I have always been bothered by how easily we, as a denomination, polarize and shift into age-old divisions.  It is one thing to gather around like interests and even like theology and politics, but quite another when affiliating or engaging with folks of like mind automatically means that we can learn nothing from the "other side" of the aisle.  No wonder we can’t get along.  We continue to name call, demonize and assume that our group holds the ultimate truth of God and the other does not. 

Be it about music styles, Christology, ordination, per capita, missions, etc. what would happen if we all started with the assumption that "the other" comes to their opinions from a deep discernment with and through Christ.  Whoa . . . one can only imagine.  All peace might break out ๐Ÿ˜‰  What then would we do?

Of course I am being only a little bit snide, but really.  It is not like we don’t experience these kinds of relationships every day in other parts of our lives.  Yes, I understand that it is more complex that "let’s just agree to disagree."  I like to think of it more of a "Because I trust that Christ is driving your opinions, I am going to stay in conversation and live with the movement of the spirit as it is expressed through my you, my brother/sister in Christ.  Even if that movement is not what I would want." 

Naive and foolish, call it what you will, but I make no apologies about believing that through Christ, all things are possible.   Plus if we can’t take a "higher road" when it comes to judging the intentions of others, who can?   Lest you doubt this as a reality, it is not really all that inconceivable as there are communities throughout the country that are able to live into this idea.  In fact *gasp* some of them are Presbyterian.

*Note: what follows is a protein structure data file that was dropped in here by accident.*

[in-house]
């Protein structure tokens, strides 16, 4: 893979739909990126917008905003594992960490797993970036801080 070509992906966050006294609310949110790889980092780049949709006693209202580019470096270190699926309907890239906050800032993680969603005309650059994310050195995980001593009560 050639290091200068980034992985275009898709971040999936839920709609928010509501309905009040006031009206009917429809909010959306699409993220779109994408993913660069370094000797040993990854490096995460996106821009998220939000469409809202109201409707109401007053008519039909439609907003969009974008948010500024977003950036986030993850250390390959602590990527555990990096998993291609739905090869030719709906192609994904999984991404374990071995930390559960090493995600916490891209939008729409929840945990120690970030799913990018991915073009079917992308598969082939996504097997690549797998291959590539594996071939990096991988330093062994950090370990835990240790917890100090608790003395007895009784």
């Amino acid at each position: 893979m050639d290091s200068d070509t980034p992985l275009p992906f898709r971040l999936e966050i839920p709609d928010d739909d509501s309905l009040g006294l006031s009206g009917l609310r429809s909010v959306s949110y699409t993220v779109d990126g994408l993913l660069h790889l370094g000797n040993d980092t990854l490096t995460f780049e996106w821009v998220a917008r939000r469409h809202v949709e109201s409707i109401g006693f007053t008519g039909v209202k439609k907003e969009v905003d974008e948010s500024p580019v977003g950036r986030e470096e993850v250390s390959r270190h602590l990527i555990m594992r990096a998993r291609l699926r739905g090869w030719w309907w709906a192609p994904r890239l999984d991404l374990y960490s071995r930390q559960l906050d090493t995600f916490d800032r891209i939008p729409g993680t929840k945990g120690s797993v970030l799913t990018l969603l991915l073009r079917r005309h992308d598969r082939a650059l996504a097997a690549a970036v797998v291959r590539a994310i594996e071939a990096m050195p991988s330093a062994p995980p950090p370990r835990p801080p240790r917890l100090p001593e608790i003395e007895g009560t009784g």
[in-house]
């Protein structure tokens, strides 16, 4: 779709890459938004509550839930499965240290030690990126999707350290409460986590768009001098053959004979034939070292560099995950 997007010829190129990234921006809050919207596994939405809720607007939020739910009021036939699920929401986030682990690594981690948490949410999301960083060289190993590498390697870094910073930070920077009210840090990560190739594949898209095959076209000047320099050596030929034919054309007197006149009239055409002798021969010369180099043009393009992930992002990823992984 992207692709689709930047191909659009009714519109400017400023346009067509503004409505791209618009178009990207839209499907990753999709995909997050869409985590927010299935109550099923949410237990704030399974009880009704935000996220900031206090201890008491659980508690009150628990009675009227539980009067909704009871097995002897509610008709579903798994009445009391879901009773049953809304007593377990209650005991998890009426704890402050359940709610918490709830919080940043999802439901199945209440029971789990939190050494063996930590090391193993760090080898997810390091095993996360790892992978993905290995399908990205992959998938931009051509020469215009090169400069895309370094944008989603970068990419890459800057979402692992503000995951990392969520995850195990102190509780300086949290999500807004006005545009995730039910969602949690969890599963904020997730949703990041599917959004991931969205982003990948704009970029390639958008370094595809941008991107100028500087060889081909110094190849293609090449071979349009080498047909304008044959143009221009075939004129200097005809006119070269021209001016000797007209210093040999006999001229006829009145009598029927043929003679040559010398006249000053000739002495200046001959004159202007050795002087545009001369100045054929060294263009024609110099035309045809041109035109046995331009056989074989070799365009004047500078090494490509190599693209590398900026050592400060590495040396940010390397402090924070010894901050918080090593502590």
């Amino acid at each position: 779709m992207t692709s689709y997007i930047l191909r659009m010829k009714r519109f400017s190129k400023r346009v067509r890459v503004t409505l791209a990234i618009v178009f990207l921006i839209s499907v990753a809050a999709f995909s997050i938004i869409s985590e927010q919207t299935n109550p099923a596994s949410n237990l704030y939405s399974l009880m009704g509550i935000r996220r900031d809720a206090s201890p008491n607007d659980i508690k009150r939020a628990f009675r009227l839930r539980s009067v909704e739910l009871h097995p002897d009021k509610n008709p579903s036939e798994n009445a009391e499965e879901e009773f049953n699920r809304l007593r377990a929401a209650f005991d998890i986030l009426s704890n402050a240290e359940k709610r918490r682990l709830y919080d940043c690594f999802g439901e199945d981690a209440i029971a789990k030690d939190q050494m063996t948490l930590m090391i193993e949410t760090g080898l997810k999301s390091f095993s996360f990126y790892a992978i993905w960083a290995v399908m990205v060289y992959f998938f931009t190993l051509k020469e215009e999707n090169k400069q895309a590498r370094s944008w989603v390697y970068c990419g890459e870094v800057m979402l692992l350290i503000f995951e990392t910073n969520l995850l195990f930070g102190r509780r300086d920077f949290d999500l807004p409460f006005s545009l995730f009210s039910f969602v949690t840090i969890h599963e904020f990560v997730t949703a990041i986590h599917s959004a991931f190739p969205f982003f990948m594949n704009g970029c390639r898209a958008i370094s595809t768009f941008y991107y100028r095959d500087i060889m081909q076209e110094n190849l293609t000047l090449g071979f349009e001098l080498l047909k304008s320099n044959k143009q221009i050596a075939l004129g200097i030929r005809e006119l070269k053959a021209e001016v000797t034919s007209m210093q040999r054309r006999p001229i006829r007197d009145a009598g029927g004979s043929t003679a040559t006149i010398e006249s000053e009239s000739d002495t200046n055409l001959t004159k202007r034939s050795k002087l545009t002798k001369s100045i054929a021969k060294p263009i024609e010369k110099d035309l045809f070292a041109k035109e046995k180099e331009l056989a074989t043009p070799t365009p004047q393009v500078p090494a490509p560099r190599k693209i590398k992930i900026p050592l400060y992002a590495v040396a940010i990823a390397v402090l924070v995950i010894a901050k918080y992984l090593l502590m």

I so value the interactions I have with folks that I might otherwise not be in relationship with because they help me to see the fullness and complexity of Christ and I am FORCED beyond my natural inclinations to see the movement of God in places beyond whatever bubble in which I choose to live.  This is just one of the gifts that our Presbyterian heritage and connectionalism affords us and one that we must hold onto.

So folks, you can out yourselves if you want to, but I wanted to list a few friends, and their affiliations to boldly proclaim and remind  myself that yes, indeed we can get all get along.  There may be more than one friend in each of these categories, but you get the idea.

I give thanks for my friend/s who:

  • Is so conservative that I have no idea why we are friends, and we are probably both surprised we are;
  • work with That All May Freely Serve;
  • disagree with me, but love me anyway;
  • choose to subscribe to the Layman;
  • think denominations are a waste of time;
  • are engaged in the work of the Witherspoon Society;
  • think this whole blogging thing is nonsense;
  • are Presbyterian Coalition Supporters;
  • are more liberal and mystical than I;
  • have been active with Presbyterians for Renewal;
  • have left the Presbyterian Church (USA);
  • are members of Covenant Network;
  • met God for the first time in a Presbyterian church;
  • come out of a New Wineskins church;
  • push me

These friendships are not shallow.  I believe they have withstood years of disagreement because when it comes right down to it, we believe that the other is responded to Christ’s call on our live as best we can.  I truly believe that centered on Christ we indeed can be in community. Even more exciting is that I know I am not the only one who is already living just a glimpse of it.

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